There’s nothing old-fashioned about Asia Grill & Sushi’s dining room, with its curved bar area bathed in neon light and its ceiling speckled with orbicular chandeliers. Flat-screen TVs dominate patches of wall, allowing diners to catch up on the latest news or watch local sports. Fittingly, the restaurant’s specialty rolls are also quite modern and sports-themed. One of many team-named options on the roster, the Patriots roll is filled with lobster, cucumber, and avocado before being covered with two types of tuna, tobiko, sweet sauce, and spicy mayo. Meals also emerge from steamy woks, including sirloin steak that’s glazed with a flaming black-pepper wine sauce. Other entrees include crispy tender peking duck and lobster cooked with black-bean or tamarind sauce.
Two small silver handles join to form an elegant V across Vintage's front door, a nod to the restaurant's name as well as the understated elegance of its upscale, internationally inspired menu. Lunches of ricotta ravioli—stuffed with housemade ricotta cheese, grilled chicken, and tomato and served with roasted-garlic fondue—give way to dinners of paella peppered with Gulf shrimp, native clams, and mussels from Prince Edward Island. Vintage offsets its hearty Western dishes with a sushi bar that brims with sashimi and specialty rolls such as the Volcano, whose crabstick, avocado, and spicy baked scallops are harvested from separate tectonic plates. In addition to serving its usual brunches, lunches, and dinners, Vintage hosts occasional cooking classes, wine-tasting dinners, and other special events.
Most chefs tend to specialize in a particular cuisine, such as Italian or sushi. Prezo Grille & Bar's executive chef, Tim Vaillette, however, prefers to specialize in a little bit of everything. His main menu runs the gamut from classic American burgers to Barcelona-style swordfish served with rice pilaf. He also draws inspiration from Italy, topping the house-made dough of his thin-crust pizzas with ingredients such as buffalo mozzarella, ricotta, meatballs, and caramelized onions. Tim even dabbles in sushi, preparing specialty rolls such as the bad boy maki, which he coils with spicy salmon, avocado, and spicy mayo before serving it atop a revving motorcycle. To complement Tim's far-reaching menu, Prezo's bartenders serve an extensive selection of cocktails and craft beer, as well as more than 20 wines by the glass and 50 by the bottle.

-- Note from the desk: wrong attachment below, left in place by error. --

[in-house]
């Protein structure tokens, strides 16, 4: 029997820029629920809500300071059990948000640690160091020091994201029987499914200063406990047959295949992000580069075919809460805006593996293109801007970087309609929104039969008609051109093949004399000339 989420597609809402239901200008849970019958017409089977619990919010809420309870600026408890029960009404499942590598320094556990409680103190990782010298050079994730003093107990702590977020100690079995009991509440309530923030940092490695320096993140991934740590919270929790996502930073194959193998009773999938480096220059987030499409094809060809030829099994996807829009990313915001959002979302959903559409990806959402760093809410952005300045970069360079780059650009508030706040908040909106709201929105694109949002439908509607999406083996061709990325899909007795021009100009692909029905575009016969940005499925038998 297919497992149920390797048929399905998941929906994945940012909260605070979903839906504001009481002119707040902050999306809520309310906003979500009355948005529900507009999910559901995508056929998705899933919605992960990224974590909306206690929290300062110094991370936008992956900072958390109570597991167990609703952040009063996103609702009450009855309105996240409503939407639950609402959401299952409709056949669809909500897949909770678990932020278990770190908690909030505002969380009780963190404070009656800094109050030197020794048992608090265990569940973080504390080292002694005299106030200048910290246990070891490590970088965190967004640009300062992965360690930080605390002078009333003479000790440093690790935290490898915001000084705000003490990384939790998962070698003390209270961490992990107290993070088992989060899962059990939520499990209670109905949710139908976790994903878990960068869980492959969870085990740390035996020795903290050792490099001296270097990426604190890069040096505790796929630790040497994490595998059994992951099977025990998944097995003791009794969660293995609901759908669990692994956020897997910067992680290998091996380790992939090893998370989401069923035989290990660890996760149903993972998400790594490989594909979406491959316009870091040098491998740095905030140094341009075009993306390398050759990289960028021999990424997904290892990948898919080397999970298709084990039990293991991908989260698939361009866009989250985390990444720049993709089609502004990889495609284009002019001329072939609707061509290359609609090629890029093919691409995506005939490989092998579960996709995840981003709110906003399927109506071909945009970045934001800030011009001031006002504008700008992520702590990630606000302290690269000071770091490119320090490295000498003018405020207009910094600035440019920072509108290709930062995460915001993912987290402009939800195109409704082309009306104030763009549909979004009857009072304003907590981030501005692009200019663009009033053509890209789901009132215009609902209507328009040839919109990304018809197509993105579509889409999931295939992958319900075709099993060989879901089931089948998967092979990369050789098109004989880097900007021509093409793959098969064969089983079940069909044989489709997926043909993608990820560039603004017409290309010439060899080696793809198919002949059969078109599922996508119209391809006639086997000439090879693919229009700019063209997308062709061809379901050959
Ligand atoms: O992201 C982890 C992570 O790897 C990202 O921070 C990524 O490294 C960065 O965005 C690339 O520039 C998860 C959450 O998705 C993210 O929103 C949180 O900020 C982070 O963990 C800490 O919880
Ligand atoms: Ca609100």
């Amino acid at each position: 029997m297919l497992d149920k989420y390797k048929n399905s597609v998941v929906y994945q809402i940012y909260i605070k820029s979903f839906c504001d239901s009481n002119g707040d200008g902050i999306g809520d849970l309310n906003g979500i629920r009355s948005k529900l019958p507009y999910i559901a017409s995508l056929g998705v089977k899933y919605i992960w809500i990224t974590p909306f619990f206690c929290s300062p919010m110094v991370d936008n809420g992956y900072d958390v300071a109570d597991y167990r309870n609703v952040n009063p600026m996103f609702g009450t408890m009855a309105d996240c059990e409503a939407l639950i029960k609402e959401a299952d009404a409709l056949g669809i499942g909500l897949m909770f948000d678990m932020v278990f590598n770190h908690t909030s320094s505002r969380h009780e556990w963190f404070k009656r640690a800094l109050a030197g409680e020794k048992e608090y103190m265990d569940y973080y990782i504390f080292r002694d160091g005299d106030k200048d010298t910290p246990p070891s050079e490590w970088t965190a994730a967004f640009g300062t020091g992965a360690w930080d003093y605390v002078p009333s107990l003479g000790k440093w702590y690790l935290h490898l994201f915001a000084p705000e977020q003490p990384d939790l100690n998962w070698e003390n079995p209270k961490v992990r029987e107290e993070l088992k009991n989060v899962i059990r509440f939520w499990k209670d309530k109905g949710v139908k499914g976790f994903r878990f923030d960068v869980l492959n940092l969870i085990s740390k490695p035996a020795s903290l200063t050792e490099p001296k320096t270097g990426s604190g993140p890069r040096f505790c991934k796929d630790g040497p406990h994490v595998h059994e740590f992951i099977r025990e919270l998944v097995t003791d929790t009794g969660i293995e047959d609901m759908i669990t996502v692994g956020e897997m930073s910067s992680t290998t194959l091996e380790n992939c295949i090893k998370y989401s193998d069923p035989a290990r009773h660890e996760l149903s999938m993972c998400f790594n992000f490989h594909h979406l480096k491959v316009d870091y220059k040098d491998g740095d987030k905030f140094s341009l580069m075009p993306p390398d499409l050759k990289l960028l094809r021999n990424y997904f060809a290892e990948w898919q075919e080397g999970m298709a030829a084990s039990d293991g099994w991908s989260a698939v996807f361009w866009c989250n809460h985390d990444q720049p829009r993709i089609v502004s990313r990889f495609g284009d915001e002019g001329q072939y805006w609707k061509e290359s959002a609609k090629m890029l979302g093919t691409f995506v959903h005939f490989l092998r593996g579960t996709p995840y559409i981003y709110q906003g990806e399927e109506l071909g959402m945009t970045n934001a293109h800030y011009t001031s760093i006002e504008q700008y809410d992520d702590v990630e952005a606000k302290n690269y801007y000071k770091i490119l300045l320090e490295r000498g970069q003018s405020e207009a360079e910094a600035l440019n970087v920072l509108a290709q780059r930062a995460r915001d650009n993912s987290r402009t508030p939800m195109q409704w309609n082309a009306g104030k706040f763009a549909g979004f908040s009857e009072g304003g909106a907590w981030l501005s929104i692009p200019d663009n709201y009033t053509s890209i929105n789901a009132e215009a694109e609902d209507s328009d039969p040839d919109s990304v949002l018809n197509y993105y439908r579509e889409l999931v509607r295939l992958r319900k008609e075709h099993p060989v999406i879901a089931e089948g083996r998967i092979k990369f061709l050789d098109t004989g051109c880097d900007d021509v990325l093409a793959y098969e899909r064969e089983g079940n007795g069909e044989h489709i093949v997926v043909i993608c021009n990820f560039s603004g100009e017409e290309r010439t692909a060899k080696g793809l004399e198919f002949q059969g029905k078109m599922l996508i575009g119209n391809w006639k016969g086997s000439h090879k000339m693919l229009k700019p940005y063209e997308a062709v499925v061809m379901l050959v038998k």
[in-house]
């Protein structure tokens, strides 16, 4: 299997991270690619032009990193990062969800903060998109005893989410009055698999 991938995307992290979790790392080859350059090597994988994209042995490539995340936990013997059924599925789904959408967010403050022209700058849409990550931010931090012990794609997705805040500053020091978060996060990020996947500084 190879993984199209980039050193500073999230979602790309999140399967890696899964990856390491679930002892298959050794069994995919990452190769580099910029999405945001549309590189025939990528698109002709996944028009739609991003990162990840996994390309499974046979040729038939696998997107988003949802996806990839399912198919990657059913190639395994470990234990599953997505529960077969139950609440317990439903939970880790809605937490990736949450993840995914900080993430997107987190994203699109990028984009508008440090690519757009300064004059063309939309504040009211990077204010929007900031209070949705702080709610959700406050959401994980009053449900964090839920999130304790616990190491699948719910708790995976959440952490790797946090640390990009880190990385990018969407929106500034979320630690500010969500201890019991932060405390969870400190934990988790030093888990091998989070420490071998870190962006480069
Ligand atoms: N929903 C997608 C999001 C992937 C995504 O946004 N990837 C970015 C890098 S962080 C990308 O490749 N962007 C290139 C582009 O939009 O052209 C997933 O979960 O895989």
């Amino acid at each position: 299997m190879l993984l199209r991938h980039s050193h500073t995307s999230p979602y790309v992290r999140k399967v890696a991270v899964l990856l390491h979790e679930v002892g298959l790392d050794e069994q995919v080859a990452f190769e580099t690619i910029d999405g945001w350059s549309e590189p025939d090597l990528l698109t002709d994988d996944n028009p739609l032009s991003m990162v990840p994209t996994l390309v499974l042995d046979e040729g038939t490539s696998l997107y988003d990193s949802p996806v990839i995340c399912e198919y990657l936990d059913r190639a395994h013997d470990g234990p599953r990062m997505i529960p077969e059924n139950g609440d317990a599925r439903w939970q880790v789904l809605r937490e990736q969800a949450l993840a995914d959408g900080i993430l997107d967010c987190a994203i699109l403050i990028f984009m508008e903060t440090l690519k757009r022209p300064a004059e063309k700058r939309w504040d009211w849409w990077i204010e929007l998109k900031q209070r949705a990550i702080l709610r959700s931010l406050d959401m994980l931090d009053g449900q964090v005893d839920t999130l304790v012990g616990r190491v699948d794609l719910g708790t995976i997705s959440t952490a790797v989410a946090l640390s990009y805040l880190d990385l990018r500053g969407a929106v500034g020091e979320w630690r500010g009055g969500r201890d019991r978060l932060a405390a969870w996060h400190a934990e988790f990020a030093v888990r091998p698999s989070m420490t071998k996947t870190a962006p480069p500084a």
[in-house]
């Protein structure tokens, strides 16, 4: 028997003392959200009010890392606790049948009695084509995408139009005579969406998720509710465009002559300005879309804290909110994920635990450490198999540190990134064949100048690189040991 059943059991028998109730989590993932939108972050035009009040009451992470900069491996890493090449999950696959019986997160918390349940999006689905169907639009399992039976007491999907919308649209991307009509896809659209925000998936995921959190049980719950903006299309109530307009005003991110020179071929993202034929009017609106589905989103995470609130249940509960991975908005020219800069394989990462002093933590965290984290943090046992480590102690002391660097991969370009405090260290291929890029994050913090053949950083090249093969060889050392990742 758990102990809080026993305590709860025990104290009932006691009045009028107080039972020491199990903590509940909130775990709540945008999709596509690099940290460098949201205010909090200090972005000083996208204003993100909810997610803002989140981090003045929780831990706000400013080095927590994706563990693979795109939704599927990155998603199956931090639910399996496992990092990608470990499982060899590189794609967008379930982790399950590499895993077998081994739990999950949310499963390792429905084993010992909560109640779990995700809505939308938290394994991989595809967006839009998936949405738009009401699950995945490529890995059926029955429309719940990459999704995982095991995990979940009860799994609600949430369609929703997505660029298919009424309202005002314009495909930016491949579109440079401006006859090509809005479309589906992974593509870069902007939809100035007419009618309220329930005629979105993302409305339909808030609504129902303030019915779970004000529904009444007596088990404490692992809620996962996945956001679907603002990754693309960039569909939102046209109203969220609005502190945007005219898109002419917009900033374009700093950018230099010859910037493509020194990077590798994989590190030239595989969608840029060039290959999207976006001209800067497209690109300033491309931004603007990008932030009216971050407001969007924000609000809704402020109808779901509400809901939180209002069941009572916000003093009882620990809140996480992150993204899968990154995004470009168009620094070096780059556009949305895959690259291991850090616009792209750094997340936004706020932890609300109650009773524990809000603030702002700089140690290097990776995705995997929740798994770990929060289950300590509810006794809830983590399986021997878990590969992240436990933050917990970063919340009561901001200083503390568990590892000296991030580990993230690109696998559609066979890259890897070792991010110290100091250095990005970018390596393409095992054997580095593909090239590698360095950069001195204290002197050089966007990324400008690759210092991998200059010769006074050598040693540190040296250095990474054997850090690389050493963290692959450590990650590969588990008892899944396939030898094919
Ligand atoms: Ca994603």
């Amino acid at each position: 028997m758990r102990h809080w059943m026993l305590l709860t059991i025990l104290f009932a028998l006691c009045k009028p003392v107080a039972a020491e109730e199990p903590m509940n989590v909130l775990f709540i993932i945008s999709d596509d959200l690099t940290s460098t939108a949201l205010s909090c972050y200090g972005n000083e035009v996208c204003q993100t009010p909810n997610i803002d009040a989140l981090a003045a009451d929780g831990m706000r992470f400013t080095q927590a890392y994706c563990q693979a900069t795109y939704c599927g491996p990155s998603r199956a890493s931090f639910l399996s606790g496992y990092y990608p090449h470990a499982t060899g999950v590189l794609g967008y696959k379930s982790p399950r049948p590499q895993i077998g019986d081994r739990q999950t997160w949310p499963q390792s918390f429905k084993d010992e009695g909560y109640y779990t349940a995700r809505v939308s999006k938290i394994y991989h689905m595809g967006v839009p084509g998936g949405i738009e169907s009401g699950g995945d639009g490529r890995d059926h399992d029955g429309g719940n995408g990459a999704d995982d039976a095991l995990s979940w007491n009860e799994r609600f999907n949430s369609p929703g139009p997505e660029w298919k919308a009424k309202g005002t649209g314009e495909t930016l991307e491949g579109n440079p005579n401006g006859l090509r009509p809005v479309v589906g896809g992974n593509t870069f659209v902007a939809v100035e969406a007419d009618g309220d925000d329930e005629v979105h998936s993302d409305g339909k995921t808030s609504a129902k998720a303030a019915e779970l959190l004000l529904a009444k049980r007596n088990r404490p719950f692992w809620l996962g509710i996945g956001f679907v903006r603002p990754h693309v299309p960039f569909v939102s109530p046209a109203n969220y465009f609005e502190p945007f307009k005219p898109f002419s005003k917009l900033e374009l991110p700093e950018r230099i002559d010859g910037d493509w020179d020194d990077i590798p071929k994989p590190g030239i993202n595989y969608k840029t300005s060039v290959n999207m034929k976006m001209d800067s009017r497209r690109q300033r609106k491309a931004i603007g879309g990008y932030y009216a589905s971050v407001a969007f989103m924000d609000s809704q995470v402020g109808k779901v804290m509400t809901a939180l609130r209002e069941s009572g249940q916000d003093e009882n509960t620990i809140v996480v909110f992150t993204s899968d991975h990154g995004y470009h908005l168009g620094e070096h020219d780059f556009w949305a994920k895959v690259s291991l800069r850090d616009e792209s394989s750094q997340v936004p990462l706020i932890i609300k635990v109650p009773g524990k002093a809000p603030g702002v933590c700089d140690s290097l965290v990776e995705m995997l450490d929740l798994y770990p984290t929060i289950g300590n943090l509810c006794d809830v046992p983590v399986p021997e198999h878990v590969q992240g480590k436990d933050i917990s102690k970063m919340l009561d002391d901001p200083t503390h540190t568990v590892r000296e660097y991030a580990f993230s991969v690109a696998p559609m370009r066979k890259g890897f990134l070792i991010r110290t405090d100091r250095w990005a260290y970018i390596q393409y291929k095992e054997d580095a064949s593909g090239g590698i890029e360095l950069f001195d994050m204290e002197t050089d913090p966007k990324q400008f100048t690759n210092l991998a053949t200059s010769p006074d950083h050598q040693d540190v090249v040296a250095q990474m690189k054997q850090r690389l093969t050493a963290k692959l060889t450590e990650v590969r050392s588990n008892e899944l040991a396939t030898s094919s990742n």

Feasts unfold in Prezo's upscale, romantically lit dining room or in its similarly lit bar, where four plasma televisions stay tuned to the latest sports game.
Fresh slices sashimi-grade fish take center stage on Singapore’s Grill and Sushi Bar’s menu, as traditional dishes from the Malaysian peninsula serenade diners with savory songs of noodles and spare ribs. Like a polar bear's jewelry box, the restaurant’s sushi case shimmers with rows of translucent gems of salmon, tuna, and eel. Sample succulent morsels of crab clasping creamy bites of avocado in the scallion-dappled Osumo maki roll ($11.50), or witness maritime harmony with a fresh vegetable-chaperoned trio of tuna, salmon, and asparagus in the crunchy Dynomite maki roll ($10.50). Singapore rice noodles wrap their slender, glossy tendrils around spicy mango chicken, shrimp, and fresh vegetables ($18.95), and grilled pineapple chicken lounges on a bed of steamed rice and veggies ($17.95). Sambai specialties mix it up with fluffy beds of fragrant curry rice, couching vegetables and shrimp or pork, all doused in homemade seafood sauce ($18.95) like a sea captain preparing for a date with a mermaid.